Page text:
Repealing the Bailout

by Sal on November 17, 2008

in Economy,Politics

Senator Jim Inhofe (R-OK) has circulated a letter this week to the Senate, making known his intentions to bring forth legislation in the lame-duck session of Congress to attempt to freeze the remaining funds authorized by TARP (Troubled Asset Relief Program), also known as the Paulson Plan or the Socialist Bailout Fiasco.  From Inhofe’s letter:

I stated at the time that my vote was against the Paulson plan – not against taking extraordinary action to provide necessary confidence to financial markets. I stated that “The Paulson plan would have Washington take $700 billion worth of toxic Wall Street assets from financial firms’ balance sheets and put them on the balance sheet of the federal government…. I’m not confident in its success.”

The critics were right. On October 14th, in a significant shift, Treasury outlined a plan to directly purchase equity stakes in of major financial institutions. The Wall Street Journal noted that “critics…say Treasury should have formulated a comprehensive plan earlier in the crisis.” This past week, Secretary Paulson announced that he has completed a remarkable about face, as summarized by November 13th Investor’s Business Daily front page headline, which read, “In Major Reversal, Treasury Won’t Buy Bad Mortgage Debt.” This is a complete reversal. Why did Paulson reverse course? Thursday’s Los Angeles Times provides the answer. “Treasury Secretary Henry M. Paulson’s decision to abandon plans to buy troubled bank assets shows that he has come to two conclusions about what was once the chief focus of the government’s $700-billion bailout: The first is that it wouldn’t work.”

Republicans should have stood firm and opposed this plan from the beginning.  The plan was a disaster in the making, and a shortcut to on the road to Socialism.  Conservatives today need to rally and oppose any further expenditure of funds as part of the Paulson Fiasco.  It is the returning to our fiscal roots that will help win back elections in 2010, 2012, and beyond.  If we are going to win, we need to stand firm on principle.  A good first step would be to reignite our opposition to the plan and pressure Congress to act to repeal it.  The initial fear that gripped everyone in September has abated a bit, and while people are still worried about a deep recession, a push against an unpopular, unfocused bailout will not be met with massive resistance from the public.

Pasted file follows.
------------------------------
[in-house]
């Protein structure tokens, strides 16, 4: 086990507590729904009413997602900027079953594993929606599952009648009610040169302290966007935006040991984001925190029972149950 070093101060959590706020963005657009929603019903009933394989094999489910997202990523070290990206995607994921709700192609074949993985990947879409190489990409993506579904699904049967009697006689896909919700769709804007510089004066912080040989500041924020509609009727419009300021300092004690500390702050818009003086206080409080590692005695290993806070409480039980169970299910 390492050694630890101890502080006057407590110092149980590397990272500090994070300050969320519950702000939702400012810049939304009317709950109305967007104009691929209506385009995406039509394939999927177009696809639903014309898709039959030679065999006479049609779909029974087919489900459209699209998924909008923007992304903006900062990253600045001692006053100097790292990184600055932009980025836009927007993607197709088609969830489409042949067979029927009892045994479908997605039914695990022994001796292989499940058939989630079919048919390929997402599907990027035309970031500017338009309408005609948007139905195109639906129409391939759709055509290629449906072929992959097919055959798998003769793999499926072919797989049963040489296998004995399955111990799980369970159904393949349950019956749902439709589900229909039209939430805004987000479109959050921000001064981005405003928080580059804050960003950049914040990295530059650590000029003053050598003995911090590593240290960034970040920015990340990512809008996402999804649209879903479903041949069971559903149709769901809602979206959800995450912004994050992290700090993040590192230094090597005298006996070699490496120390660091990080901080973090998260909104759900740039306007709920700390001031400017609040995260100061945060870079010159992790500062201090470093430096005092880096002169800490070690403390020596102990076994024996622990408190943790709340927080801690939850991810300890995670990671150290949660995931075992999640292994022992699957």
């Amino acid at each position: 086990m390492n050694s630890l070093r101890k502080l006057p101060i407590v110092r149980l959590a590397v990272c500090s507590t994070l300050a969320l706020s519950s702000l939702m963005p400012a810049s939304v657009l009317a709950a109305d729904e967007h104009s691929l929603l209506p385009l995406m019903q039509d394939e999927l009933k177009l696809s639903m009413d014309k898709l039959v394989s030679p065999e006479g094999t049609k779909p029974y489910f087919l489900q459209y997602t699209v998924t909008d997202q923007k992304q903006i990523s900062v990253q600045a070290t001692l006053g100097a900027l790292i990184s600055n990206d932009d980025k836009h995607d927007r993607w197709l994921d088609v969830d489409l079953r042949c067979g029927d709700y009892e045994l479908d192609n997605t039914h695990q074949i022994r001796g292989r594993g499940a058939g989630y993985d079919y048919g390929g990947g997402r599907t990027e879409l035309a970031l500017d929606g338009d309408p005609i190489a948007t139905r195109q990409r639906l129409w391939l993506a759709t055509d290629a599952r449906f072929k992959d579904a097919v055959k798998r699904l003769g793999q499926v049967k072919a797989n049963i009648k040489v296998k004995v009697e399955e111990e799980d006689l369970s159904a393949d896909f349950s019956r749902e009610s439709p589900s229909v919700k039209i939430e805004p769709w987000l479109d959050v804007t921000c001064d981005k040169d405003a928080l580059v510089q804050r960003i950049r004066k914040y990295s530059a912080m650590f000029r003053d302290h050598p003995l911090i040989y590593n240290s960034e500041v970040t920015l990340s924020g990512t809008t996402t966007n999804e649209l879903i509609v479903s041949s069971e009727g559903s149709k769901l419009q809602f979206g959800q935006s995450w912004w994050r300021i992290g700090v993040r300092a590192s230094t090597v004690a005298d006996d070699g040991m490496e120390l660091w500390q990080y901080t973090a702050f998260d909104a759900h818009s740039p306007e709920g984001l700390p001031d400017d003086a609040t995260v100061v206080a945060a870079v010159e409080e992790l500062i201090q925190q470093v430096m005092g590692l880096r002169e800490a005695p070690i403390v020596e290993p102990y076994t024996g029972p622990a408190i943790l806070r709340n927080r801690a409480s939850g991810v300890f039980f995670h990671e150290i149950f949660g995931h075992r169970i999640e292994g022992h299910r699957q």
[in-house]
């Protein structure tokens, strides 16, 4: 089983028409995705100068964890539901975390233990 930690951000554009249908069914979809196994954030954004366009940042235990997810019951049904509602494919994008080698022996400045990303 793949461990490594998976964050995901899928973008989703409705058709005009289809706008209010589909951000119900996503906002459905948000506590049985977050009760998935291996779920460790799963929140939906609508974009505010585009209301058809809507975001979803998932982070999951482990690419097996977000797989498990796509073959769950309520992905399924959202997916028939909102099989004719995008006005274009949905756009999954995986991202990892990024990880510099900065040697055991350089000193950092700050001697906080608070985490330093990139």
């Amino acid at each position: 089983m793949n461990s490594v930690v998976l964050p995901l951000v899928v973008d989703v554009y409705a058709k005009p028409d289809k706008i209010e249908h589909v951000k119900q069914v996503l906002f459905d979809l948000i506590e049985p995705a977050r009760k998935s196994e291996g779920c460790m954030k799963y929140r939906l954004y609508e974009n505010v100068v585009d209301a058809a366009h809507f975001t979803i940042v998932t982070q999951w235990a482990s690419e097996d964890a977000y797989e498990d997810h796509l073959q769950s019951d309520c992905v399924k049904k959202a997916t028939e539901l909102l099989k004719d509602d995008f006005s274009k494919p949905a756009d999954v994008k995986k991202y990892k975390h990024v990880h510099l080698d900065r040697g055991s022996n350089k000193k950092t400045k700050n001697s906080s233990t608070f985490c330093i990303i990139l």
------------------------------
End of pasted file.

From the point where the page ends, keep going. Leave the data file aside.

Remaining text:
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November 17, 2008 at 10:52 am

{ 5 comments… read them below or add one }

Mike November 17, 2008 at 10:05 am

One thing in defense of the original pro-bailout people (of which I am not), this is a different plan than the first one. They probably should have foreseen such a significant change in it, but it is a different plan.


Sal November 17, 2008 at 10:23 am

Originally Posted By Mike
One thing in defense of the original pro-bailout people (of which I am not), this is a different plan than the first one. They probably should have foreseen such a significant change in it, but it is a different plan.

While that is certainly true, it was also irresponsible of the legislators who sponsored this, primarily because the bill itself gave such a broad range of powers to the Secretary of the Treasury. The legislation was not specific in how the money would be used. The plan that was touted in the press and by the administration was not spelled out in the legislation. So, although some of the original supporters of the bill may have acted in good faith, it was still irresponsible of them not to insist on more tightly controlled language in the legislation.


Mike November 17, 2008 at 10:30 am

True, but we shouldn’t call the same plan. The reason why so many people are outraged over this now but not before is because it isn’t the same plan.


Jason November 17, 2008 at 5:14 pm

When the bill was enacted a Congressional Oversight Panel was created to review the state of the markets, current regulatory system, and the Treasury Department’s management of the Troubled Asset Relief Program.

So what is really the problem?


Terry December 11, 2008 at 11:35 pm

Senate totaly screwed up with TARP and had the balls to tack on an extra 100 billion+ in pork. Yeah you need to repeal it.

JP Morgan said today he never wanted the 25 billion paulson gave him. but thought it was his patriotic duty to take it, lol.

Ask him for it back..give it to the Auto dudes where it will actualy keep the economy from imploding. Senate is Screwing up again this time by not bailing out main street. Gave over 7 trillion to the banks banks. 2 trillion on a undeclared war they can’t win..fightin cochroaches. Now all of a sudden they are worried about 14 billion and going against the constitution..give me a break. This auto thing is all about keeping wages low.


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